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How to Apply Islamic Legal Maxims to COVID-19 Queries

Averting Harms Has Higher Priority Over Attaining Benefits [Dar’ Al-Mafāsid Awlā min Jalb Al-Manāfiʿ]

Another sub-maxim in the same category as the “do not cause harm” principle addresses issues where there is a conflict between harm and benefit an action might have.

A common example used by Muslim scholars of Islamic Law is to prohibit selling harmful products to the public. For example, if someone were to sell drugs in society, they might claim that there is immense benefit for the seller. The drug-dealer could also claim that he donates a large portion of that money to the poor, therefore resulting in a significant benefit.

A similar argument was made in the United States in 2012 when the state of Colorado was voting to legalize recreational use of marijuana. One of the arguments made in favor of legalization was that it would increase tax revenue which could be used to help schools and other social welfare projects.

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The problem with such an argument, from an Islamic perspective, is that it would cause harm to the individuals who use marijuana as well as harm to the society. Therefore, averting the harm of drug use should have taken priority over the benefits derived from additional taxes.

In the Context of COVID-19

Using the same logic, Muslim scholars employed the same principle when deciding what to do in the current situation where there is a scarcity of healthcare resources available to care for patients suffering from both COVID-19 and other health issues.

For example, if current infection rates continue as predicted, there will be a shortage of ventilators needed to support patients with respiratory collapse. The issue becomes: who gets access to the ventilator? Who gets unplugged?

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This is a very difficult question because it is usually a matter of life or death. Some people will have to die in order to save others. It is similar to the story of Prophet Yūnus [Jonah] mentioned in the Qur’an where someone needed to jump off the boat in order to save the others. Lots were drawn randomly, and Prophet Yūnus was destined to be the one to jump overboard. Muslim scholars looked at the story in the Qur’an and concluded that, given all things being equal, drawing lots randomly to choose who will be saved is a valid method which was not criticized by Allah in the Qur’anic story.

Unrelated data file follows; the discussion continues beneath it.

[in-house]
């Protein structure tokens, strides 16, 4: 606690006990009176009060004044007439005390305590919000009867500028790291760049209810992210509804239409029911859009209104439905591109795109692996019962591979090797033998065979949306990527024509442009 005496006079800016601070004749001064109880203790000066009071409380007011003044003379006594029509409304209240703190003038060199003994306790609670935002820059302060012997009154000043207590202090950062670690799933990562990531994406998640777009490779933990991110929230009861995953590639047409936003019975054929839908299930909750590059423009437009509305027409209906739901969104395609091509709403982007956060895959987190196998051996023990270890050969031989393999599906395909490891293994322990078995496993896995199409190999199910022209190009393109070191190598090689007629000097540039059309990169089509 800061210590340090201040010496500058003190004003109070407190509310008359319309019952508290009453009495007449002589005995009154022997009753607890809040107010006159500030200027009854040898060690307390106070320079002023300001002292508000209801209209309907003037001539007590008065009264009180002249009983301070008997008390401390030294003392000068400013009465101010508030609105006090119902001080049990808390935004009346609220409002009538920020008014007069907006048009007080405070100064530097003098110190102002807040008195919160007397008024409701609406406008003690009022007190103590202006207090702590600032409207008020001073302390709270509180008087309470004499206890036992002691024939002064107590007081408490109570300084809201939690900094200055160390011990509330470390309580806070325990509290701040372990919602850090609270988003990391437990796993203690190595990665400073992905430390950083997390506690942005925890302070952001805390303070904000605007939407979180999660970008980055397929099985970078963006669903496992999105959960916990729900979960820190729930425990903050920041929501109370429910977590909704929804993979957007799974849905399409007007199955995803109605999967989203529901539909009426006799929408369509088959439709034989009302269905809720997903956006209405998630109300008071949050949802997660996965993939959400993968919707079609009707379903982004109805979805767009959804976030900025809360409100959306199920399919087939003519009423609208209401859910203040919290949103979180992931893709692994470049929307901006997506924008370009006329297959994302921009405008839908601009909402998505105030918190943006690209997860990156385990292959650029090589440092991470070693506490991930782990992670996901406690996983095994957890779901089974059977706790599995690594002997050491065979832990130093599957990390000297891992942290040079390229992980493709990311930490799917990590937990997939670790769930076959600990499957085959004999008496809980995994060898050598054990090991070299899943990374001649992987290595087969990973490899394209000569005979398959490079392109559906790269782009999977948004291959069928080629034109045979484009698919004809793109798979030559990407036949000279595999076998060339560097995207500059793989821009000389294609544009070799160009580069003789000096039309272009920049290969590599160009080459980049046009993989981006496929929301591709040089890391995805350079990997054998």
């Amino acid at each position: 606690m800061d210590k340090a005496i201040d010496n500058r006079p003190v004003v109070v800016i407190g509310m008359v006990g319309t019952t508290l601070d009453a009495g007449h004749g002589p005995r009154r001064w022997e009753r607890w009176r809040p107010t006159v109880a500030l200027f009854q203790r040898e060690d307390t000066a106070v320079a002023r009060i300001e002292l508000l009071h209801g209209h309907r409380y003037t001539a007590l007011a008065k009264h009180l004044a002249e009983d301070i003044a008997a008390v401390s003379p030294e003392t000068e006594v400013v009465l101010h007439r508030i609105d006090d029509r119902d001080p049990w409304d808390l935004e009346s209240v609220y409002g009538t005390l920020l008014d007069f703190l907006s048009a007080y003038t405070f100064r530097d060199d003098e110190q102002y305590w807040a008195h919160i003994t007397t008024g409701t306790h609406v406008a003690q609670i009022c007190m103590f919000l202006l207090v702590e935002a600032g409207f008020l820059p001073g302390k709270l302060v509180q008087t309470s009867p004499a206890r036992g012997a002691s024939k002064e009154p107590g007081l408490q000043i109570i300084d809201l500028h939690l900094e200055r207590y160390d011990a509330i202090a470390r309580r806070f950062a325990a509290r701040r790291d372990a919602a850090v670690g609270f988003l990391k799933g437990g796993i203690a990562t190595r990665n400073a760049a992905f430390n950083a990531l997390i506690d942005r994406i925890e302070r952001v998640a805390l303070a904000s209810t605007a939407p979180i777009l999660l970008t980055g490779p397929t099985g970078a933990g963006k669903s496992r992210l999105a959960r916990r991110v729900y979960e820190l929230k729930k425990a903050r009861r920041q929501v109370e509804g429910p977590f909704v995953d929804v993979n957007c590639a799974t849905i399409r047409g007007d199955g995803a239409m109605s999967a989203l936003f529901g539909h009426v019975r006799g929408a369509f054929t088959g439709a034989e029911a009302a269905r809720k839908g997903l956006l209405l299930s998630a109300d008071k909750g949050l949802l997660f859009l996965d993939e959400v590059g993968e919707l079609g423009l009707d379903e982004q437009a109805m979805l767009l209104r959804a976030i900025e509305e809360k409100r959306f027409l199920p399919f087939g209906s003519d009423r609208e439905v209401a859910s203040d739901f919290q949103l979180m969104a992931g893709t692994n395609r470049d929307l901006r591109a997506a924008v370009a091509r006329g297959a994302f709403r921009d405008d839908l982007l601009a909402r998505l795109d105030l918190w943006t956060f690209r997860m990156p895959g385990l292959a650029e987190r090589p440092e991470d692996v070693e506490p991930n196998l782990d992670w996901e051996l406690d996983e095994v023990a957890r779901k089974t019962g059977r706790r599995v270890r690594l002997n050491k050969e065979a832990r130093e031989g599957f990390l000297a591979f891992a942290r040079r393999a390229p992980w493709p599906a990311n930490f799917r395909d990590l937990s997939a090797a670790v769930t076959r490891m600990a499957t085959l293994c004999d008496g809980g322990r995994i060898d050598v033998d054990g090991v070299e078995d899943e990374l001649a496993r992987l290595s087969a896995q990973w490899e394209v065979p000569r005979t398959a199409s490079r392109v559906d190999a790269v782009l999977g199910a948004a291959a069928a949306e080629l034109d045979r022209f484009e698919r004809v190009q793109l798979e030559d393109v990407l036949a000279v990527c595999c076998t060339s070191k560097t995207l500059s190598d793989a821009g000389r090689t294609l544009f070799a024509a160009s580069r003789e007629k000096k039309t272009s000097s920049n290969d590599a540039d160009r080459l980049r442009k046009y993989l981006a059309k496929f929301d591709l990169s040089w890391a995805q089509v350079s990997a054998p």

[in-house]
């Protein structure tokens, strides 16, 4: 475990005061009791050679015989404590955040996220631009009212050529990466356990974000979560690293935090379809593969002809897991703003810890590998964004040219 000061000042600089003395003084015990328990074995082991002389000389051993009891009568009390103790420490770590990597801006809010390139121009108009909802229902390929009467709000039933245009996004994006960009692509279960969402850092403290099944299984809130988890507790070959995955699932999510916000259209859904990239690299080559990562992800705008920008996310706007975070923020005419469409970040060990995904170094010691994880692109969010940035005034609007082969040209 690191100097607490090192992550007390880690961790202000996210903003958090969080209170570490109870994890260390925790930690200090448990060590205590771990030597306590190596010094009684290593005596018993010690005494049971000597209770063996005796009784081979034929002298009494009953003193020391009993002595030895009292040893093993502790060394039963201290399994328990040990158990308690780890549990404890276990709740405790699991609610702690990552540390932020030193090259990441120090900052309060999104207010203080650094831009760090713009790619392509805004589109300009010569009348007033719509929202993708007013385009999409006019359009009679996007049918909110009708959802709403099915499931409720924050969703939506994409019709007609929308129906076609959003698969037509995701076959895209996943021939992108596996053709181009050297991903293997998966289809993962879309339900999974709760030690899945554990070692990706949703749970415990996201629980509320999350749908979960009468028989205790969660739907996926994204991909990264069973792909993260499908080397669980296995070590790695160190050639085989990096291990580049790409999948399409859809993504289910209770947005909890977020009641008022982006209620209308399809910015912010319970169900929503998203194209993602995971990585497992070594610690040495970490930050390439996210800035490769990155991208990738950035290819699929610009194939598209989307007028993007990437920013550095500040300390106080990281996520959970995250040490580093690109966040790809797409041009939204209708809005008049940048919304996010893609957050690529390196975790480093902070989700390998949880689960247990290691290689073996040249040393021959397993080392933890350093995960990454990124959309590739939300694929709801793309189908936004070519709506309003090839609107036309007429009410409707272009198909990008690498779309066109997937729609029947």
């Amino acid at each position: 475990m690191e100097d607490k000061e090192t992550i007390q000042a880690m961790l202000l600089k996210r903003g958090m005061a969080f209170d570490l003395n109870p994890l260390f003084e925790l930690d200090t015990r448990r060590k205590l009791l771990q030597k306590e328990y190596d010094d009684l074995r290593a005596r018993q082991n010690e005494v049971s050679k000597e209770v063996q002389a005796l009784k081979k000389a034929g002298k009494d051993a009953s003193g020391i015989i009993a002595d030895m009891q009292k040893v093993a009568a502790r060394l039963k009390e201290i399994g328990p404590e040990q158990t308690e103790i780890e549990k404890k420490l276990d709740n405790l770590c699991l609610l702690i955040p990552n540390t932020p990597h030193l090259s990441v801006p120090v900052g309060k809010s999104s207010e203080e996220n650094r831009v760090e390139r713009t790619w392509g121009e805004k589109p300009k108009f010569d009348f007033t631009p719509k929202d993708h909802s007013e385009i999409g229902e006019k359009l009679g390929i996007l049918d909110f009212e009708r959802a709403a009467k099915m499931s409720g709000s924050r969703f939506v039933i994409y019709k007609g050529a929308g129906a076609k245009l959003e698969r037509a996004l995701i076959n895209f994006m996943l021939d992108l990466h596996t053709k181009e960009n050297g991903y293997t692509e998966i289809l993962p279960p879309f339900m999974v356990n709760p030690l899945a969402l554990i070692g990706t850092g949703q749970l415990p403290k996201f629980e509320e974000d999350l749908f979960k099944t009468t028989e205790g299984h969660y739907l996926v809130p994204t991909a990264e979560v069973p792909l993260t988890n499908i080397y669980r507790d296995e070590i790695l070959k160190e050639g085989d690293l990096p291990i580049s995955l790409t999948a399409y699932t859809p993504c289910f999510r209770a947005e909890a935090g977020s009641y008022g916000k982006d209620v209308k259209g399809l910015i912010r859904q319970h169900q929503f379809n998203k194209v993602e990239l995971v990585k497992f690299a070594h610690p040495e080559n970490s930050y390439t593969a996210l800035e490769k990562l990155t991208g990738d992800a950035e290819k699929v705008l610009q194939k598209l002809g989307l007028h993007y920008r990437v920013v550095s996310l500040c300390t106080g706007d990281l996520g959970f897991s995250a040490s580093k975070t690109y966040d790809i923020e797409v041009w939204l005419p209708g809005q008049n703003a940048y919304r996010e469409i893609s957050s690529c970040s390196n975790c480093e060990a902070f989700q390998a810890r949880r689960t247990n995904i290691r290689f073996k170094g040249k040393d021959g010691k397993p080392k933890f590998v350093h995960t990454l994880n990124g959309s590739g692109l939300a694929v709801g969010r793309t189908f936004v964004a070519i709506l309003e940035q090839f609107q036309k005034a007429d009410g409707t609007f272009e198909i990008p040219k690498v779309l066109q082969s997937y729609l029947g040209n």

Applying the Legal Maxim

However, COVID-19 patients are not always in a similar state across the board. Some are much more likely to recover due to their overall health and others are much less likely to survive due to other complications they are having.

Applying the principle “averting harms is priority over attaining benefits”, it was argued that ventilators should be given to people who are most likely to recover and survive. There is no doubt that the ventilator would bring ‘benefit’ to those who have severe complications, but this would cause significant harm to the others who were waiting to use the short-supplied machines.

In the same vein, the argument has also been made to prioritize essential healthcare workers such as emergency room personnel. If they are in need of a respirator, and are likely to recover, they should get priority over others because their ability to ‘avert harm’ from others, due to their needed expertise, takes precedence over the ‘benefit’ that others may get from the machines.  

These are very challenging ethical decisions and there is not always one black-and-white answer to such complex problems. However, using established legal maxims, and sub-maxims, helps scholars to arrive at a decision that is rooted in a sound Islamic framework.

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About Sheikh Mustafa Umar
Sheikh Mustafa Umar is the President of California Islamic University.